Before I had children, I paid little attention to playgrounds. To me, they were sad little urban prisons for children, full of noise and dirt; desperately boring.
To some extent they are still exactly the same; the only difference is now I have to endure them. The first thing my son wants to do on a Saturday morning is scoot to the local park, where he sits on a sheep-shaped bench licking a horrendously artificial, BRIGHT BLUE bubblegum ice cream. We have an argument in the shop, where I try to convince him to get something more NATURAL, like strawberry or lemon. In the end I give up. I suppose they’re all as bad,and it doesn’t really matter if he looks like he drank a bottle of ink for the rest of the day. We sit there watching the kids play, while his eyes move over the playground considering the day’s plan: first the climbing frame, then the swing, the slide and the rocking horses. I’m reminded of the pet pony I had as a child. My son doesn’t ride. He’s never been on a sledge or climbed a tree. When the ice cream is finished he runs along. For a while he moves from challenge to challenge, from dirty frame to greasy swing, and when he’s done he asks me if the farm I grew up on has penguins.
It was on one of these outings that I had the idea for this blog – I used the watching time for philosophical reflection. I was enjoying the sunshine and a caramel ice cream when something other than the hum of the nearby river made me look up. The ground shuddered, as under a herd of buffaloes. I barely had time to blink before the gates of the playground burst open and a crowd of school children stormed in. I was nearly knocked off my feet, while they spread around like ants, making mothers pick up their toddlers in panic. In seconds they were all over the swings, slides and seesaws, shouting and cheering while the little kids watched in wonder, their hands on their ears.
What was meant to be a blissful morning in a quiet area of London turned to chaos. The sharp squeaks of the swings on the point of breaking filled the air. Unsupervised ten year olds walked up and down the baby slides and tried to squeeze themselves into baby swings. I was reminded of the article I read in the paper about the teenager rescued by firemen from a baby swing. Why someone would want to trap themselves voluntarily into an uncomfortable piece of equipment, when there are perfectly advanced swings for older children in every playground, beats my imagination.
I lost my focus for a second and when I turned my head, a child was ordering my son to evacuate the rabbit burrow (even though he could see I was right there watching). I was just about to say something when I heard my four year old telling him NO – and it made me realise just how much a Londoner he really is. A city boy. Growing up in playgrounds gave him a knowledge of the world that I only learned much later in life.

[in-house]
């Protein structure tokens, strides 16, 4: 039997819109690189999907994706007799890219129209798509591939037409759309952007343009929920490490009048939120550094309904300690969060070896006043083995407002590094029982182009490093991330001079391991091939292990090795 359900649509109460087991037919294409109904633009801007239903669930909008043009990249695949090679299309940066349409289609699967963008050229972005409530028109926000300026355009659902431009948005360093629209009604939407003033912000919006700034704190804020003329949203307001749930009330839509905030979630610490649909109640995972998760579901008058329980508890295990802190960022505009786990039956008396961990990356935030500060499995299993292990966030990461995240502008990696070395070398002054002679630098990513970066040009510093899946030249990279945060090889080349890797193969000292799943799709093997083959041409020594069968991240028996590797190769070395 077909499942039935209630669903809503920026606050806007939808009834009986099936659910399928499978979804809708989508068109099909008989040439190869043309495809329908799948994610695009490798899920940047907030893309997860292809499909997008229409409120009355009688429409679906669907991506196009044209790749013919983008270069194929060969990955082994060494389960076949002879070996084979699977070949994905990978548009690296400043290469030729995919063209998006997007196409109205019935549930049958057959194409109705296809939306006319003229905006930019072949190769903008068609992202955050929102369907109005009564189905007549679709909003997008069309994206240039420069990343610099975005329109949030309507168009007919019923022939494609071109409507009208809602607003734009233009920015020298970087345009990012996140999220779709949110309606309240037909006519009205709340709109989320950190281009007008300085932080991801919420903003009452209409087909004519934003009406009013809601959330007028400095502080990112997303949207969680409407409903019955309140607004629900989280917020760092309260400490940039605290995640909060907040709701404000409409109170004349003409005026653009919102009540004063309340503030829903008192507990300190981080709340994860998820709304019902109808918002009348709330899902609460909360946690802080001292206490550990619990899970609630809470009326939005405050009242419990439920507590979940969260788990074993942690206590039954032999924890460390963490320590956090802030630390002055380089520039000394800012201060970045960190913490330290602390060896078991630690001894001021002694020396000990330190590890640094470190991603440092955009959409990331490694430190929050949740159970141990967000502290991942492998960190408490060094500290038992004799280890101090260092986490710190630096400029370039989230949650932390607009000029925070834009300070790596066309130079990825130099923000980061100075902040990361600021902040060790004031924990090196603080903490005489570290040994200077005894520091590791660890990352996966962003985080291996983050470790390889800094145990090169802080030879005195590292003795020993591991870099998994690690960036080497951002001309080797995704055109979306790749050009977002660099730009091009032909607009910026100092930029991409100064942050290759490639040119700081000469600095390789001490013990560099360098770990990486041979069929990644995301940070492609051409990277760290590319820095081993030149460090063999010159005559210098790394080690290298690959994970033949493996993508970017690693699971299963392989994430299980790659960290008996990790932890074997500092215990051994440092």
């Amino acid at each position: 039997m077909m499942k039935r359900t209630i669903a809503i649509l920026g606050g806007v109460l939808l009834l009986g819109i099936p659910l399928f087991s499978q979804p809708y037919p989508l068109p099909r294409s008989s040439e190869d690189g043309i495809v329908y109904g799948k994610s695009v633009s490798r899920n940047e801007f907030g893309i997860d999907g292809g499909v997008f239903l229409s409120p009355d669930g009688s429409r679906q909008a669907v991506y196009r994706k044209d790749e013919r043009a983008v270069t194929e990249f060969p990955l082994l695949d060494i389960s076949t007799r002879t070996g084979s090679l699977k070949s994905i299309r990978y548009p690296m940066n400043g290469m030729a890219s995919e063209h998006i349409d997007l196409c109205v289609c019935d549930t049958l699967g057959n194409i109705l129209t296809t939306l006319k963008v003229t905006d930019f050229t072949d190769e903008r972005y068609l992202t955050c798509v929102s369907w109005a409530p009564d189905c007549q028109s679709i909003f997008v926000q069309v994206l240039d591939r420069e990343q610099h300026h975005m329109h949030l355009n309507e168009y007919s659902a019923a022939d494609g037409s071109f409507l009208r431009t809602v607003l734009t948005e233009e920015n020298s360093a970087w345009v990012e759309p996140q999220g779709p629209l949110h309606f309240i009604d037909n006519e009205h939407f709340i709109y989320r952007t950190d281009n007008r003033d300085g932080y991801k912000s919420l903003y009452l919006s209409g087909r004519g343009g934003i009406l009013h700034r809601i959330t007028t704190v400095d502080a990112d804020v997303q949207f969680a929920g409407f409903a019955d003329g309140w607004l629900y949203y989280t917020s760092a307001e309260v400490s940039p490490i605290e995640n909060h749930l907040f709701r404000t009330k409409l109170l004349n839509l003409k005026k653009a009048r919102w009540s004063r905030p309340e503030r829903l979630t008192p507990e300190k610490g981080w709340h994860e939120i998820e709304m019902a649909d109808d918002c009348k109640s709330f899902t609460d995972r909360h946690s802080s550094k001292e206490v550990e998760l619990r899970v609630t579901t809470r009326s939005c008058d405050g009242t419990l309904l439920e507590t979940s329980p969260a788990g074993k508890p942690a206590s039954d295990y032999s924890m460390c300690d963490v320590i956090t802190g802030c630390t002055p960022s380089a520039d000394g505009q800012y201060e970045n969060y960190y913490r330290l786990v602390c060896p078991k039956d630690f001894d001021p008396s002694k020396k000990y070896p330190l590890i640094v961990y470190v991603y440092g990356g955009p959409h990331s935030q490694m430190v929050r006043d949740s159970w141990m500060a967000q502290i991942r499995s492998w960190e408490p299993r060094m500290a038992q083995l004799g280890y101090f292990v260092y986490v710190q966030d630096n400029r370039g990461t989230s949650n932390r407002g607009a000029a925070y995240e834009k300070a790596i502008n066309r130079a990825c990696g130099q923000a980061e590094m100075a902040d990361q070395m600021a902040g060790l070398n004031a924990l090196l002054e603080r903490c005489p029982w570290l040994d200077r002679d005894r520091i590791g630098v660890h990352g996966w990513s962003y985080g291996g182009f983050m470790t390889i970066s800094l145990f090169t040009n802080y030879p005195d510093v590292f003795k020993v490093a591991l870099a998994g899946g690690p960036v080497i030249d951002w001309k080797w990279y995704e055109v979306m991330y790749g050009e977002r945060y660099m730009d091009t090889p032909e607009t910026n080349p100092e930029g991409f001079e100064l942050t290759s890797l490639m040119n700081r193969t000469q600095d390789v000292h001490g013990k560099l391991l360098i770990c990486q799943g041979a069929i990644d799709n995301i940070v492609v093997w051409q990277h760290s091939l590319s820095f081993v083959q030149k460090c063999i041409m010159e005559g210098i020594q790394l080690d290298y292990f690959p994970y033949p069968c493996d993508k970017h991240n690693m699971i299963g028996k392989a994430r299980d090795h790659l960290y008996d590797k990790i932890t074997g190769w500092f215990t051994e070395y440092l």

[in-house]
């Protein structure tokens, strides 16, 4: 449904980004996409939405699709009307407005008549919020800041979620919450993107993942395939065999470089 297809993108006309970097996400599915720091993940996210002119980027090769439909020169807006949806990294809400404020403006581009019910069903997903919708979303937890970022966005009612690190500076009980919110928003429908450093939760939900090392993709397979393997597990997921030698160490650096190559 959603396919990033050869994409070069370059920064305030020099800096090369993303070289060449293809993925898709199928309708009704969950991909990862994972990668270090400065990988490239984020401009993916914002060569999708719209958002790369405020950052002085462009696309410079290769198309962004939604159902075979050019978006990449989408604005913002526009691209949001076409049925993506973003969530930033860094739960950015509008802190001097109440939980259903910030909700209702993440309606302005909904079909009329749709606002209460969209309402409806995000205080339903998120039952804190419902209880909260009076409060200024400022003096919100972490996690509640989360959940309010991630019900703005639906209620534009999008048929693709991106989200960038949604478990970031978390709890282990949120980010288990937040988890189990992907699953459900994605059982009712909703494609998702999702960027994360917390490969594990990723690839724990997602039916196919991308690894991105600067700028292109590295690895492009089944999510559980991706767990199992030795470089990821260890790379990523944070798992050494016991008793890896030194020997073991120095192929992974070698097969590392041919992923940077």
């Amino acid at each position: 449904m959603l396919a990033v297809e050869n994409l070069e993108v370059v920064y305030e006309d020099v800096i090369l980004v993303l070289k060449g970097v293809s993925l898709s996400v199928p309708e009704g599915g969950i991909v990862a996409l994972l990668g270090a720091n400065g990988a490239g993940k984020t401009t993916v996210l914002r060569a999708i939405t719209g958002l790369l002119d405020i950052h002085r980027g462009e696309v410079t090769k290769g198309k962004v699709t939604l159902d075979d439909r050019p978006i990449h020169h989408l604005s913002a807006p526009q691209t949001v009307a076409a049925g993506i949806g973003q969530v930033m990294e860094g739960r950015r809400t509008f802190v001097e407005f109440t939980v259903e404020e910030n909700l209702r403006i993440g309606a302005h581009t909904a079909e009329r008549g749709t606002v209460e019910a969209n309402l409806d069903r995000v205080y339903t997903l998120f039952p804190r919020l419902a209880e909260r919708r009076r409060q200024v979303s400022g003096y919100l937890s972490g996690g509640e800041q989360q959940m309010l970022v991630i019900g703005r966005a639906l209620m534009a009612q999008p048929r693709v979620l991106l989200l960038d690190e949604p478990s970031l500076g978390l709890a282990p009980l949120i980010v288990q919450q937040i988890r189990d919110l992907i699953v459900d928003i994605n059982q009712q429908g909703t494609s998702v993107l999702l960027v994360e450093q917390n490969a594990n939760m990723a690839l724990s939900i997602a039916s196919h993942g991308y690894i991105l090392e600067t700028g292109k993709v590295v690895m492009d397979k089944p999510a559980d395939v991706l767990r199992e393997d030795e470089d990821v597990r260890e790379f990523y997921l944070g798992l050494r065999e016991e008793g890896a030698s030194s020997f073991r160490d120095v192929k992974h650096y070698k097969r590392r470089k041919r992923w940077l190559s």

So, I guess the question is, should playgrounds be age orientated? Should older kids be restricted from ‘younger’ playgrounds and viceversa? The council leaves this to the common sense of the parents who, in most cases, are absent – either at home, having lunch in the cafe at the other end of the park or absorbed in their smartphones.Every week, I find myself watching out for children who are ALONE in a playground. A month ago I found a two year old girl wandering by herself in an open playground while her mother was having a picnic a mile away; two weeks ago, I stopped a five year old from jumping from a ridiculously high frame because an older child had dared him to. These are the ‘ALONE’ children of the metropolis, cleaner and healthier than the Dickensian hawkers, but ALONE nonetheless. The parents will tell you that they ‘reach an age when they can go off and play’, though what that age is and how long they should be left unsupervised, is open to debate.
The downside of growing up on a farm is that it makes you see the world in a rather sarcastic light. To us, cities often seem like poor imitations of nature and all its wonders.After all, what clever artifice could replace the swings made of elastic apple branches, heavy with fragrant summer apples? What climbing frame is ever like the sleek trunks of hazelnuts?
At times, even wonderful London feels like a zoo where everyone is caged in their own tiny property,high on the illusion of freedom. Growing up, my playground was only limited by the boundaries of our land – but I rarely went that far. I remember a swing dangling above a steep little valley; swimming in the sea of gold crisp sweetcorn; the gate to my back garden opening to more fields and orchards, ending in the fabulous skyline. The only noises were the whistling of a train in the distance, the barking of a farm dog, the neighing of a horse.
My son must grow up in the wickedness of modern playgrounds. Maybe it’s part of growing up, a preparation for facing the diverse society, a lesson in war. I suppose it’s something you need to bear in exchange for city life. Isn’t London the place of all possibilities?
The problem with my idyllic childhood is that it taught me little about the real world. How could love prepare your for hate? How could the logic of a traditional family tell you anything about how illogical life really is?
My independence was the freedom of a lion cub running in a safari. It’s the city with its cubicles and fenced play areas where the real battles of the world unfold. Freedom is not a liberty, but a skill.
And maybe giving up freedom is true freedom after all.
As Carlos Castaneda said in his unforgettable ‘The Teachings of Don Juan’:
“In a world where death is the hunter, my friend, there is no time for regrets or doubts. There is only time for decisions.”